I came back. I went to Seattle University and lived on campus for awhile and discovered ... some of my fellow students there, musicians .... I always gravitated to the music people. I discovered bebop. And I thought I had died and gone to heaven. I heard Charlie Parker for the first time. And fell in love with black music. And so most of my friends that I gravitated toward were Auggie Boone who later became a pretty well known jazz pianist in New York, was one of my best friends and she's a black woman. And we all hung out together. I'm from a small town, there's no blacks there. So this was really a cultural experience for me and I loved it.
And Mother Serena's name was Dixie in her other life and she was very prejudiced against blacks. She had gotten word through the grapevine somehow that I was hanging out with all those black kids, dancin', doing the bebop in the music rooms, and listening to this weird music, and it just didn't seem right to her. So she got my mother to come and pick me up and bring me here and when I got here, she said ... it was the end of the semester...
So you had only been gone for one semester?
One semester. And the semester was over and she talked me into staying here. I don't know how she did that. I felt very coerced. I really felt at that point that I had no choice. My mother said, "This is where you're staying." Mother Serena had talked her into putting her foot down. ...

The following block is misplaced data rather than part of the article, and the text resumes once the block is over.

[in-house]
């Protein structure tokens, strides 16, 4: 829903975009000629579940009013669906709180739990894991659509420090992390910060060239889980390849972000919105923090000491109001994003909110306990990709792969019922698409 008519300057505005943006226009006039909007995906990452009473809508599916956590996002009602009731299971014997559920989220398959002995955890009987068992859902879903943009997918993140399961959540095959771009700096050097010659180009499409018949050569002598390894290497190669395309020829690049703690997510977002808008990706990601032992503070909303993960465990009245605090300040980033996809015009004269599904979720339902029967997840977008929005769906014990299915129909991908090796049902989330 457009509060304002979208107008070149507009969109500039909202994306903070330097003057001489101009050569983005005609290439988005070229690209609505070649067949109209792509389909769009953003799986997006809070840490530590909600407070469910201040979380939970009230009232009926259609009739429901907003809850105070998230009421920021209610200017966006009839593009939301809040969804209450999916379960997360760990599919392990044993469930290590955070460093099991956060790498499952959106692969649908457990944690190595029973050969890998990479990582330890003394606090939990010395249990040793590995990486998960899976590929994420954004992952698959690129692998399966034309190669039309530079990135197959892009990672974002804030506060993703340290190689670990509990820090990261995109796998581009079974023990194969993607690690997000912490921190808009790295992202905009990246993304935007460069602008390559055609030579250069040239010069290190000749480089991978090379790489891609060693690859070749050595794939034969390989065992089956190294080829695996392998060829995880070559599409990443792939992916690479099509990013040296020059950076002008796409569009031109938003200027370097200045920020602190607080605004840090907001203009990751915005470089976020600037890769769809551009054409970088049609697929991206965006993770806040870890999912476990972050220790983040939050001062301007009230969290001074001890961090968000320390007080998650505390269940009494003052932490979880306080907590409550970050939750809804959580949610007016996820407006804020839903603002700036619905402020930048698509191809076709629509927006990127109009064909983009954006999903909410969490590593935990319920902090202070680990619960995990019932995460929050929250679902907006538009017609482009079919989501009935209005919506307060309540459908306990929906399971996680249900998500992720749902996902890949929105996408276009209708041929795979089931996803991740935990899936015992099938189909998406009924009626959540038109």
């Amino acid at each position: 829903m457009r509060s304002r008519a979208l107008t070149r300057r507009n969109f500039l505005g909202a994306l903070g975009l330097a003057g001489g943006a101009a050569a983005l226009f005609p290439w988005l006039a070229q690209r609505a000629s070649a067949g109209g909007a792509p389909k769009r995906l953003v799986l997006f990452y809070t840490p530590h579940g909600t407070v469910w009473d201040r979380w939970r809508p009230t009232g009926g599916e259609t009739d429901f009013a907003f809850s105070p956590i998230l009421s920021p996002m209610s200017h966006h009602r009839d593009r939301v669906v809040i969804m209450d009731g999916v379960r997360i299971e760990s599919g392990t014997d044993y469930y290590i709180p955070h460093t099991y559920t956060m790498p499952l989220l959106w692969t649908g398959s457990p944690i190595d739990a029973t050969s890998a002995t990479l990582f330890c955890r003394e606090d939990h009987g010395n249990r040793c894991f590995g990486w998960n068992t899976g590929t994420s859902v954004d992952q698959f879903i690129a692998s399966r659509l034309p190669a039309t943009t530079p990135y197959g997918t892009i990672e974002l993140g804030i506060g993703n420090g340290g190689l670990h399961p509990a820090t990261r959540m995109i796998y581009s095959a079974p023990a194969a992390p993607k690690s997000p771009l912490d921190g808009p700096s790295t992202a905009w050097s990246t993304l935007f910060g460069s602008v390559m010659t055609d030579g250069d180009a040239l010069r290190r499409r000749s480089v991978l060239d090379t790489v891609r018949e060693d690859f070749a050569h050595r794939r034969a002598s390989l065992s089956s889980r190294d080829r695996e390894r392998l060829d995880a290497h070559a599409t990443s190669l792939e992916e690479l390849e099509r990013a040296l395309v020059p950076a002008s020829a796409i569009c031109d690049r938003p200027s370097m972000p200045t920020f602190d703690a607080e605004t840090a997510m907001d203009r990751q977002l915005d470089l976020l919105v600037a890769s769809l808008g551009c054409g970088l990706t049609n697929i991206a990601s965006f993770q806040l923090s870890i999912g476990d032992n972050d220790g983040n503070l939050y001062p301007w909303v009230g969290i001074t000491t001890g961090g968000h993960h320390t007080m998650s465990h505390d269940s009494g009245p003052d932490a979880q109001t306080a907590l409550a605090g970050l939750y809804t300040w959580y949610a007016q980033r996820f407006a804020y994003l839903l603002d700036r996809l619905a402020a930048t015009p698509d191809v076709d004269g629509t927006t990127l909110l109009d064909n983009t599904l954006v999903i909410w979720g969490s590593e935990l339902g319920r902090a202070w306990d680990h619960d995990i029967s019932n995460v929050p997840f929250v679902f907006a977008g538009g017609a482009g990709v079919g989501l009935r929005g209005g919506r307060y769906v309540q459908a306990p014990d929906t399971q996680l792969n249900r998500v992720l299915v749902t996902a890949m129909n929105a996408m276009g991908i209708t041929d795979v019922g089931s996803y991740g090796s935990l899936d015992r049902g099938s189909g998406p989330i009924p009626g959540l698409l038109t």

And that was when you were about 20 now?
Yes. And Mother Serena said, "I need you to help me with Mother General's Feast Day coming up and come and help me with the music." And then I stayed for that and then something else came up. It was always another. .. Mother Serena wasn't ready to let go. I knew I couldn't leave until Mother Serena said I could. I was here for another year. I was 20 when I left. But I was accustomed to minding mother by that time. The brainwashing works. And she didn't make me go back to the laundry. I sort of drifted around. I did this and that and the other thing. I liked that. It was enjoyable, some of it.
What were some of the other daily rituals that you remember?